Senate votes to name Utah federal courthouse to honor former Sen. Orrin Hatch
(Francisco Kjolseth | Tribune file photo) Traffic passes the federal courthouse in Salt Lake City on Friday, March 13, 2020. The Senate passed a bill Tuesday to name the bill for former Sen. Orrin Hatch, R-Utah.
Renewing years of effort, the U.S. Senate unanimously passed a bill Tuesday to name Salt Lake City’s federal courthouse for former Sen. Orrin Hatch.
The building on the corner of West Temple and 400 South would be known as the Orrin G. Hatch Courthouse if the House concurs and President Donald Trump sign the legislation into law.
Supporters of Hatch have suggested naming that building for him ever since it was built in 2013, but so far it has remained nameless — although some residents nicknamed it the “Borg Cube,” a reference to a Star Trek alien ship that it resembles.
No action had occurred on the naming until Tuesday, shortly after Sen. Mike Lee, R-Utah, reintroduced a bill for that along with Sen. Mitt Romney.
In 2018, Hatch was presiding over the Senate when the bill was brought up.
“I didn’t realize that was going to happen,” Hatch said at the time. “I’m very honored.”
(Manuel Balce Ceneta | AP file photo) President Donald Trump presents the Presidential Medal of Freedom to Sen. Orrin Hatch, R-Utah, on Nov. 16, 2018. The U.S. Senate passed a bill on Tuesday that would name Salt Lake City's federal courthouse for Hatch.
Hatch had previously said that it was “embarrassing” to have discussions of naming the courthouse after him, though said it was a “very kind gesture” even if he wasn’t involved in pushing for an edifice to honor him.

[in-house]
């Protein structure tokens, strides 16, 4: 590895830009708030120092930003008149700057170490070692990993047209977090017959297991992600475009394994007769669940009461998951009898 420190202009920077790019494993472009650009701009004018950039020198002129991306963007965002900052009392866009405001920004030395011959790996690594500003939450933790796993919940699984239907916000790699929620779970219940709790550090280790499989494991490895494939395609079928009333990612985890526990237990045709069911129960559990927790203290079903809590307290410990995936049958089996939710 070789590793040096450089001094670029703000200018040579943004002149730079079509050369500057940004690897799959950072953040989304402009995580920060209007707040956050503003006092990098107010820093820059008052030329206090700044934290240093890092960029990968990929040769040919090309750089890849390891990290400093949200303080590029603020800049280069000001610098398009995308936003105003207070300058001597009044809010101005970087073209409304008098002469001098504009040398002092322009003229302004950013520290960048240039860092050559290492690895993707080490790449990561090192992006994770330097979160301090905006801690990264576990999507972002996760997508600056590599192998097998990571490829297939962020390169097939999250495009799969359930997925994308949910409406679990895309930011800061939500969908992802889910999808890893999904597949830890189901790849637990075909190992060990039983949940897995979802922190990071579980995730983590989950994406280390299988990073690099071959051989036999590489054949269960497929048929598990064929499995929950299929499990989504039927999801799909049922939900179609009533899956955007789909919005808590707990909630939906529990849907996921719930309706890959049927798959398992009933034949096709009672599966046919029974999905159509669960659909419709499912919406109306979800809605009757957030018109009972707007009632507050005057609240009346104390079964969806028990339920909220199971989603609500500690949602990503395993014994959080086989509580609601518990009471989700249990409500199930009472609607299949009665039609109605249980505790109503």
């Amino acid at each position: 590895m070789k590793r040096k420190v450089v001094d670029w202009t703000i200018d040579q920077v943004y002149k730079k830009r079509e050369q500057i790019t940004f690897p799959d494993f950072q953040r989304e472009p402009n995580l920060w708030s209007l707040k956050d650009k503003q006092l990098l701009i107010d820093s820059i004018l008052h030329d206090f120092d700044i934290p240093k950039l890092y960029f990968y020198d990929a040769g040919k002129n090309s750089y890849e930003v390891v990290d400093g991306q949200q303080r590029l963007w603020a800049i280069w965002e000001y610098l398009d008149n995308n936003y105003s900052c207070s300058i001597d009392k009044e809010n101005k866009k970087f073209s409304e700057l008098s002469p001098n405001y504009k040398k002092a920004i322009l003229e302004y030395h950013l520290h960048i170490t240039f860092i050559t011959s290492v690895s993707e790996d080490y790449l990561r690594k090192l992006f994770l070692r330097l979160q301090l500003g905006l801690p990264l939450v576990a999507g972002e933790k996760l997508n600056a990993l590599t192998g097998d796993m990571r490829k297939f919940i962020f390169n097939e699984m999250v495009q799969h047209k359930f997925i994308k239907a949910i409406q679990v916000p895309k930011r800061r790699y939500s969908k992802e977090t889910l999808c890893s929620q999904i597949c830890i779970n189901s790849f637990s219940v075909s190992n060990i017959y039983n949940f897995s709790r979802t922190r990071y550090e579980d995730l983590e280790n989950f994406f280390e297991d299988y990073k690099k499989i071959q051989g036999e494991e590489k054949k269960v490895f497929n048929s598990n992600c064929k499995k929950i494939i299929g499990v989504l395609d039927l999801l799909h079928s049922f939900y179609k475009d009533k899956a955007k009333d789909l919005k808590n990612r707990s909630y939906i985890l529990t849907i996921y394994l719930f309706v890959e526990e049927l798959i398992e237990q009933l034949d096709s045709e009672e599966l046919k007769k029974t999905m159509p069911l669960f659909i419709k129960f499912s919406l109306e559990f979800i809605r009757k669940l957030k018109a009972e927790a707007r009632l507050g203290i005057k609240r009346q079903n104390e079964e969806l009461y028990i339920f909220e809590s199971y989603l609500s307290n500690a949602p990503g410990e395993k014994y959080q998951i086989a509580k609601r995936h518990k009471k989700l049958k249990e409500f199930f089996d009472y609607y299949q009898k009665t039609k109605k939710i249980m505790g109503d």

“I’ve kind of kept my hands off of it because some have said they want it to be named after me,” he told The Salt Lake Tribune in 2013. “I think it’s none of my business.” He added, “I’ve never asked to have my name on anything, period.”
The proposal to name the courthouse has not been controversy-free.
Courthouses “should be named after people who were exemplary in their legal and judicial career,” Pat Shea, a Salt Lake City attorney and Democrat who ran against Hatch in 1994, said earlier this year. “That does not include legislators.”
There’s also the argument against naming a courthouse after Hatch that replaced one named after Sen. Frank Moss, a Democrat whom Hatch defeated in 1976 after telling voters that the senator’s 18 years in office was too long.
Some, including Shea, had pushed to name the courthouse for George Sutherland, the only Utahn to ever serve on the U.S. Supreme Court and a former senator from the state.
But Hatch appears to have won out with a legacy as Utah’s longest-serving senator with 42 years in the Senate, a former Senate Judiciary Committee chairman and a Senate president pro tempore (or the longest-serving senator from the majority party).
Sen. Orrin Hatch dedicated his life to serving our country and our state," Lee and Romney said in a joint statement. “Sen. Hatch’s positive impact on the state of Utah and the nation’s federal judiciary cannot be overstated and it is only appropriate that Utah’s federal courthouse be named in his honor.”
Lee said in a Senate speech that as a youth, he became a Senate page assigned to Hatch — and said Hatch’s dignified service inspired him to become a senator himself.
“He treated judicial nominees and literally hundreds of others like them with dignity and respect, but also with the amount of thorough attention that a lifetime appointment to the federal judiciary demands,” Lee said.
“I’ve come to revere him as someone who reveres the law,” Lee added. “I’ve concluded that it’s fitting for us to name this federal courthouse in Utah after him. It’s difficult to imagine anyone who has had the same impact on the federal judiciary, who has ever lived in or served from our state as Sen. Hatch.”